> >data nodup; > > array r (0:&hs) _temporary_; > > set rnd; > > do _n_=mod(rnd,&hs) by -1 until (r(_n_) = .); > > if _n_ < 0 then _n_ = &hs; > > if r(_n_) = rnd then delete; > > end; > > r(_n_) = rnd; > > You are free to claim that such programming is "Good Usage".

I do. There is no danger in using _N_ any way I want, such usage cannot corrupt or overwrite anything. The reason lies on the surface: Contrary to what many have been thinking, _N_ is _not_ incremented every time the observation loop iterates. Instead, some another gutteral variable (that we are not even aware of, and that we have no control over) is incremented every time control is passed to the top of the step, and it is _assigned_ to _N_ first thing at the top. Here is a proof:

27 data a; do v=1 to 4; output; end; run; 29 data _null_; 30 put 'top: ' _n_=; 31 set a; 32 do _n_=_n_ by -1 until(_n_ < -5); end; 33 if v = 3 then delete; 34 put 'bottom :' _n_=; 35 run; top: _N_=1 bottom :_N_=-6 top: _N_=2 bottom :_N_=-6 top: _N_=3 top: _N_=4 bottom :_N_=-6 top: _N_=5

Therefore, _N_ does not play any role other that a value we can interrogate at the top of the step and get the number of times control has been passed up north, while the real counter is hidden. Since _N_ controls nothing, I can use it to my liking. The latter is such that I use it as an index variable and manipulate it any way I desire, because it is absolutely safe. I cannot forget to drop it, because it is dropped automatically. Almost any SAS programmer can recall a story of a darn program where a DATA step, where a loop index I was used, was doing something funny with no apparent errors, just because in the preceding step, the index I was also used but mistakenly kept. If you use _N_ as an index, it is impossible. Hence, using _N_ the way you think is 'revolutionary' has only advantages and no disadvantages. For me, it is a reason compelling enough to make a good use of it.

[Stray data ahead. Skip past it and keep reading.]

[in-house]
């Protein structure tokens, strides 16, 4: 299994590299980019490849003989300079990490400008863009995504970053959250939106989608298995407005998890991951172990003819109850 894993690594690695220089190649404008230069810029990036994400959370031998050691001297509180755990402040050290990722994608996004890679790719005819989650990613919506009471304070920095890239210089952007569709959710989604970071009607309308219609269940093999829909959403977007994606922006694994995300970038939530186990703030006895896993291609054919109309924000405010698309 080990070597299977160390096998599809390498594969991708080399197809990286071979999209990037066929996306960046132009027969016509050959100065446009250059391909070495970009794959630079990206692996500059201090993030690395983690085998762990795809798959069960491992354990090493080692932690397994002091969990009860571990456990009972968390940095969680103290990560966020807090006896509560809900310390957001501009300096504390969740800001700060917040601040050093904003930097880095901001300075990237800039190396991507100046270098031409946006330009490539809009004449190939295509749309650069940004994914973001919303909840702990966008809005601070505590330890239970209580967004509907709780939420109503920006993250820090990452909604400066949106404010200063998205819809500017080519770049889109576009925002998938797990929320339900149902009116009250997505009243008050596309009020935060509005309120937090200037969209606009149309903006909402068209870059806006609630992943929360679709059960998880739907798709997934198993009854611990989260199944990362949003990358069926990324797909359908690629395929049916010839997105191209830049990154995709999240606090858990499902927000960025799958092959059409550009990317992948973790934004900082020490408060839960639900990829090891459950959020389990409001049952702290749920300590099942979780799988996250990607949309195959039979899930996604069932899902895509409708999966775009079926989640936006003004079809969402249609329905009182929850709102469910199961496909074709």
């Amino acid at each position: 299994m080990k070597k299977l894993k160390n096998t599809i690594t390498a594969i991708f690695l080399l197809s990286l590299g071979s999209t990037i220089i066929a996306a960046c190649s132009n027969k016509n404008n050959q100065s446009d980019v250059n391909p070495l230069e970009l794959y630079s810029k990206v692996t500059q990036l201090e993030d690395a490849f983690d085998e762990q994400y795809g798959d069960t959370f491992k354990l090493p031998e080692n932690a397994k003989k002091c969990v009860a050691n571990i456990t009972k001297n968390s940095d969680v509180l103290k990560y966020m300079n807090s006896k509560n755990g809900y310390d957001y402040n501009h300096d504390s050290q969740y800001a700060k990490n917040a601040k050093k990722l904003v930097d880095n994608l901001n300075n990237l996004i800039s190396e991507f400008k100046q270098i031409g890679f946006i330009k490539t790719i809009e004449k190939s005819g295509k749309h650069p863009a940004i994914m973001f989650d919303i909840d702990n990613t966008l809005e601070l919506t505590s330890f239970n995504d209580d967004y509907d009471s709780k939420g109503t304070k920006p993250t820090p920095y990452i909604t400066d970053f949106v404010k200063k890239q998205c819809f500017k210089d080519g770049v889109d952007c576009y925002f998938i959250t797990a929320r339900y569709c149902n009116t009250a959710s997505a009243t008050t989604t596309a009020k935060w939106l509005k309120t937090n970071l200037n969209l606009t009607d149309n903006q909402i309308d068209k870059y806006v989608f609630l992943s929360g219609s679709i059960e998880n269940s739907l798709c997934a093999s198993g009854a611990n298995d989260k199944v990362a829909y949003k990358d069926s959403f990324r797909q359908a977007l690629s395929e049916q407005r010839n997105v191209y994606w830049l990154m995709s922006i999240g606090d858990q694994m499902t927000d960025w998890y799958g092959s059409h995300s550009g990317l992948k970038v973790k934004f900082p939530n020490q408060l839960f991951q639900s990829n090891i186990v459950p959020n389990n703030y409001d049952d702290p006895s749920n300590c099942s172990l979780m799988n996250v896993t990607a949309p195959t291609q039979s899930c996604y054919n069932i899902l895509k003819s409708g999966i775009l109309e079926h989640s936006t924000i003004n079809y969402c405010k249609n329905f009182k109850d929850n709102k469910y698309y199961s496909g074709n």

> Some will not see it in that light.

Absolutely! SAS programming is a form of art, and different folks hold different views. This is absolutely normal, and the way it should be.

Kind regards, ===================== Paul M. Dorfman Jacksonville, Fl =====================

> Puddin' > > ***************************************************** > *** Puddin' Man *** pudding_man@altavista.com *** > *****************************************************; > > _______________________________________________________________________ > > Why pay when you don't have to? Get AltaVista Free Internet Access now! > http://jump.altavista.com/freeaccess4.go > > _______________________________________________________________________ > > ------- End of forwarded message ------- > > ***************************************************** > *** Puddin' Man *** pudding_man@altavista.com *** > *****************************************************; > > _______________________________________________________________________ > > Why pay when you don't have to? Get AltaVista Free Internet Access now! > http://jump.altavista.com/freeaccess4.go > > _______________________________________________________________________


Back to: Top of message | Previous page | Main SAS-L page